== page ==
Understanding how the gut microbiome and skin health are connected is essential to making the right choices for beautiful and glowy skin. Whether you have psoriasis or eczema, we’ve got you covered on everything you need to improve your skin conditions. Dr. Bryant Esquejo, our favourite ND, teaches us the importance of healing our gut through delicious foods! That’s right, you don’t necessarily need to compromise! Our skin is a reflection of what is going on in our bodies, so let’s take care of our temple and make changes that support our overall wellbeing!
WHO IS DR. B
We refer to Dr. Bryant, allllll the time. Prepare to be SICK of him! Just kidding, we can never be sick of Dr. B here. Dr. Bryant Esquejo is a licensed naturopathic provider helping us tackle our stomach issues (and much more). Whether you connect with him on social media or his website, he is paving the path and teaching the world how the body works, educating us on how we can prevent pain in our stomachs and simultaneously get rid of acne!
GUT MICROBIOME & SKIN CONDITIONS
It has been proven time and time again that the gut microbiome is connected to acne. To be exact, changes in your gut microbiome can increase inflammation leading to the development of acne (Clark, Ashley K et al, 2017). Therefore, certain foods and diets may change your gut microbiome towards something more inflammatory, leading to acne!
Psoriasis is a chronic inflammatory skin condition with systemic symptoms, and it is said to affect 2% of adults in America (Weigle, Nancy, and Sarah McBane, 2013)! People with psoriasis have lower bacteria diversity in the gut compared to people without psoriasis. Certain probiotics have bacteria strains that are shown to benefit those with psoriasis as those bacteria strains reduce inflammation.
Rosacea is a skin condition where the skin is inflamed. This shows up as redness and dryness due to chronic skin inflammation, particularly where there are a lot of oil glands. Science has shown that rosacea is associated with small intestinal bacterial overgrowth (SIBO) and H. pylori infection in the gut! (Searle, Tamara et al, 2020).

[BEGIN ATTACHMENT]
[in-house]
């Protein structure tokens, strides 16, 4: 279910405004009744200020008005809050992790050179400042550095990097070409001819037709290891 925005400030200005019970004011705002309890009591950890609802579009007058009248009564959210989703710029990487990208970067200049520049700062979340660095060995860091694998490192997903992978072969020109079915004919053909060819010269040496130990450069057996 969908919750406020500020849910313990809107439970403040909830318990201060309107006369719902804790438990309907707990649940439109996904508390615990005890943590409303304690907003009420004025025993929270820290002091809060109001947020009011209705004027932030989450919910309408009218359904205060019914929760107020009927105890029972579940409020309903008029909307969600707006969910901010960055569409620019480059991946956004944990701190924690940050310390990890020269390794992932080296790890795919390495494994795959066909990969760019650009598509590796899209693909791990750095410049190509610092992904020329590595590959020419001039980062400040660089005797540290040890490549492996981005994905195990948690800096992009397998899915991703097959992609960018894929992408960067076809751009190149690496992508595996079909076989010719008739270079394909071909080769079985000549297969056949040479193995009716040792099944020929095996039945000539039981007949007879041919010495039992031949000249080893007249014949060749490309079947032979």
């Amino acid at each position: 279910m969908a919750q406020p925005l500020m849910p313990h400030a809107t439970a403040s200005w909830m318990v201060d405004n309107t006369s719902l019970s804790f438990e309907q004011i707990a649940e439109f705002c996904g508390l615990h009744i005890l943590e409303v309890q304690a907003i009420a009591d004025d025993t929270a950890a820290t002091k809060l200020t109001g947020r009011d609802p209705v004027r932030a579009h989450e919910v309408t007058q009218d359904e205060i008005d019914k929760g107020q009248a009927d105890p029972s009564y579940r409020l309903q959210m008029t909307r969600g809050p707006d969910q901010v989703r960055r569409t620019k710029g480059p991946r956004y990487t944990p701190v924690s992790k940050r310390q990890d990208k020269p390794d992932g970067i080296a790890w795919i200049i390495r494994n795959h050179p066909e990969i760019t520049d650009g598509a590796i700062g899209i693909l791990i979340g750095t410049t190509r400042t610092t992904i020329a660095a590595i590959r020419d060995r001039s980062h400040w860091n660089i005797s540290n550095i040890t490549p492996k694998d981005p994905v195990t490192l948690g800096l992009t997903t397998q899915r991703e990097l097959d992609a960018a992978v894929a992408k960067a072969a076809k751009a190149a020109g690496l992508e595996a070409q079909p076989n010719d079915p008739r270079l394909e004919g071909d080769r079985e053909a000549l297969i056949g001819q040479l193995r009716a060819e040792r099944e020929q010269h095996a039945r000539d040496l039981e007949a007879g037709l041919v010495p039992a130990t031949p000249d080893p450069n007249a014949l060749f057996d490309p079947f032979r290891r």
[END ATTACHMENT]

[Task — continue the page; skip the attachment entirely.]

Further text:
Eczema is an inflammatory skin condition where people experience a very itchy rash that can be dry and flakey and is connected to the changes of the gut microbiome. “Science has shown that people with eczema have depletions or absence of gut bacteria responsible for the production of short chain fatty acids compared to people without eczema, (Bryant, 2022)” and short chain fatty acids are necessary to help reduce inflammation in the gut!
WHAT YOU CAN DO ABOUT IT
The best way to make changes is by taking a look at your diet. The foods you eat affect how your skin which reacts to the foods you ingest. You can even keep a food journal to track the foods you eat and how you feel each day. Fresh and balanced eats is the way to go! If there are vitamins and postbiotics you are unable to get via your diet, your alternative is to receive these vitamins via supplements!
The gut can be healed by managing your diet, lifestyle and stress. Besides the food we eat, stress is a huge factor that can disrupt our skin barrier. We have tips and more information in our journal: Stress and Your Body: Brain-Skin Axis. We’d like to be your support system because when you feel good you do good!
Esquejo, Bryant. “Gut Microbiome and Skin Health.” Dr. Bryant Esquejo, ND • Holistic Acne & Skin Expert, Dr. Bryant Esquejo, ND • Holistic Acne & Skin Expert, 27 Feb. 2022, https://www.drbryantesquejo.com/blog/2021/11/19/gut-microbiome-and-skin.
DISCLAIMER: THIS POST DOES NOT CONSTITUTE AS MEDICAL ADVICE. THIS POST IS NOT MEANT TO TREAT, CURE, PREVENT, OR DIAGNOSE CONDITIONS OR DISEASES; AND IS MEANT FOR EDUCATIONAL PURPOSES. AS ALWAYS, PLEASE CONSULT YOUR DOCTOR BEFORE TRYING ANY NEW TREATMENTS OR SUPPLEMENTS.